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‘Lenders clearly can do more’ for older customers – analysis

by: Karin Wasteson
  • 22/09/2017
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‘Lenders clearly can do more’ for older customers – analysis
Representatives from across the later-life lending industry agree that more should be done to support older customers, with the Financial Conduct Authority (FCA) report being branded a "wake-up call" as the industry has "a long way to go".

The FCA report into how financial services supported older customers highlighted there was as advice and product gap for older borrowers in the market, with concerns over “opaque and complex” later-life lending criteria.

It’s suggestions of looking at product and service design, customer support, as well as reviewing and adapting strategies were largely welcomed by the later lending community.

Dean Mirfin, chief product officer at Key Retirement, agrees with the FCA’s review: “We see the paper from the FCA as a fair reflection, from our experience, of some of the many challenges being faced by older borrowers.

“While many lenders have changed their approach to older borrowers, these initial findings show there is still a long way to go.” Mirfin also contends that there is no panacea to resolve these issues, but that lenders “clearly can do more”.

The Ageing Population and Financial Services paper outlines how the ageing population would impact the financial services industry. The project, which was launched in February 2016, looks at the implications of having an ageing population and the resulting impact on the industry, as well as guidelines.

The findings include risks that older peoples’ financial services needs are not being fully met, which can result in exclusion, poor customer outcomes and potential harm.


BSA targets lenders

The Building Societies Association (BSA) said the paper highlights the stark demographic changes the UK faces as a country and some of the product gaps that currently exist, particularly in later-life lending.

According to Paul Broadhead, head of mortgage policy at the BSA, building societies have been at the forefront of driving change in the provision of financial products for the needs of older consumers and he challenged other lenders to step up their work.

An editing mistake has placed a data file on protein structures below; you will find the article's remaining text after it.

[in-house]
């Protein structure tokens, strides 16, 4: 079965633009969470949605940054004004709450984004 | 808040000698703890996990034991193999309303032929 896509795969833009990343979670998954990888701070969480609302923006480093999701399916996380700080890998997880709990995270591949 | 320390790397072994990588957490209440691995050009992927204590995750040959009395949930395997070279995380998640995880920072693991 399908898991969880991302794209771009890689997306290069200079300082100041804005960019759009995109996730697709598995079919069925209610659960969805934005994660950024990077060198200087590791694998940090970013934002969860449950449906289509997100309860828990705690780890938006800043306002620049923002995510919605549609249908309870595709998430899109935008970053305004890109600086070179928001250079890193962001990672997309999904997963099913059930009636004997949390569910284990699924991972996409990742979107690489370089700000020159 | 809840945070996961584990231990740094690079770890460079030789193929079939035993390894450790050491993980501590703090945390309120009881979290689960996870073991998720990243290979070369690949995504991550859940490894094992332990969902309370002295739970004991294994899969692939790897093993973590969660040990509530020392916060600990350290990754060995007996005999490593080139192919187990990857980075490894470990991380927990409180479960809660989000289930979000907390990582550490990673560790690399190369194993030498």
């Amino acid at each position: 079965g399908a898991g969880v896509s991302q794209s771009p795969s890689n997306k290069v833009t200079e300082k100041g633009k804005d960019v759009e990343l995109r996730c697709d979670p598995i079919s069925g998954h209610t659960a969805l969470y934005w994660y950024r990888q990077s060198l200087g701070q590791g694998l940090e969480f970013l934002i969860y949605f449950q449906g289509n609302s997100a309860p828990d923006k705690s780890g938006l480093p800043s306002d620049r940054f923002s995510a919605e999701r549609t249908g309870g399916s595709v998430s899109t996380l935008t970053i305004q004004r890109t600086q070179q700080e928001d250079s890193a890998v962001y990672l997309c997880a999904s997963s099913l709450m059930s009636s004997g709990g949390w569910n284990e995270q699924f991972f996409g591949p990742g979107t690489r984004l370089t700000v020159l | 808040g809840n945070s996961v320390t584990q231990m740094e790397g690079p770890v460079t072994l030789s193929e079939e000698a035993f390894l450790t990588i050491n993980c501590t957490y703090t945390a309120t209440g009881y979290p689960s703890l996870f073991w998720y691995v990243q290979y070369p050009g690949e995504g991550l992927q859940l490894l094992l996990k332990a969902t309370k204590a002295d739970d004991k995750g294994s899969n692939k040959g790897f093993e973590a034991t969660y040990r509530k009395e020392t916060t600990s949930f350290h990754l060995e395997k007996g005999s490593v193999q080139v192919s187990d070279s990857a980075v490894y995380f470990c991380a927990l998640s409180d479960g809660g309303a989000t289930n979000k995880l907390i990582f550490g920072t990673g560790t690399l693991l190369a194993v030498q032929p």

“Over the past couple of years, the number of societies offering mortgages that will extend into a borrower’s eighties and beyond has almost doubled,” he said.

Broadhead continued: “But this market will continue to grow dramatically and as we have repeatedly argued, other lenders will need to follow suit. The FCA cites research in its report that the share of borrowers aged 65+ is set to go from 1 in 6 currently to 1 in 4 by 2050. A third of babies born today can expect to celebrate their 100th birthday.”  


New campaign

Stuart Wilson, channel marketing director at More 2 Life views the report’s findings as a wake up call: “Equity release has seen record levels of growth recently, however, as these findings show there is still more to be done to ensure older homeowners are receiving the right advice and are gaining access to the products they need to fulfill their borrowing needs.”

“At More 2 life we fully support the sentiments of the FCA and we are committed to working with advisers to ensure they provide the best possible advice for their clients. As such, we will be launching a new campaign for equity release advisers, which will aim to put specialist independent advice at the heart of getting better outcomes for consumers,” said Wilson.

This paper is the first of a series of documents which the FCA will publish as part of its focus on consumers.

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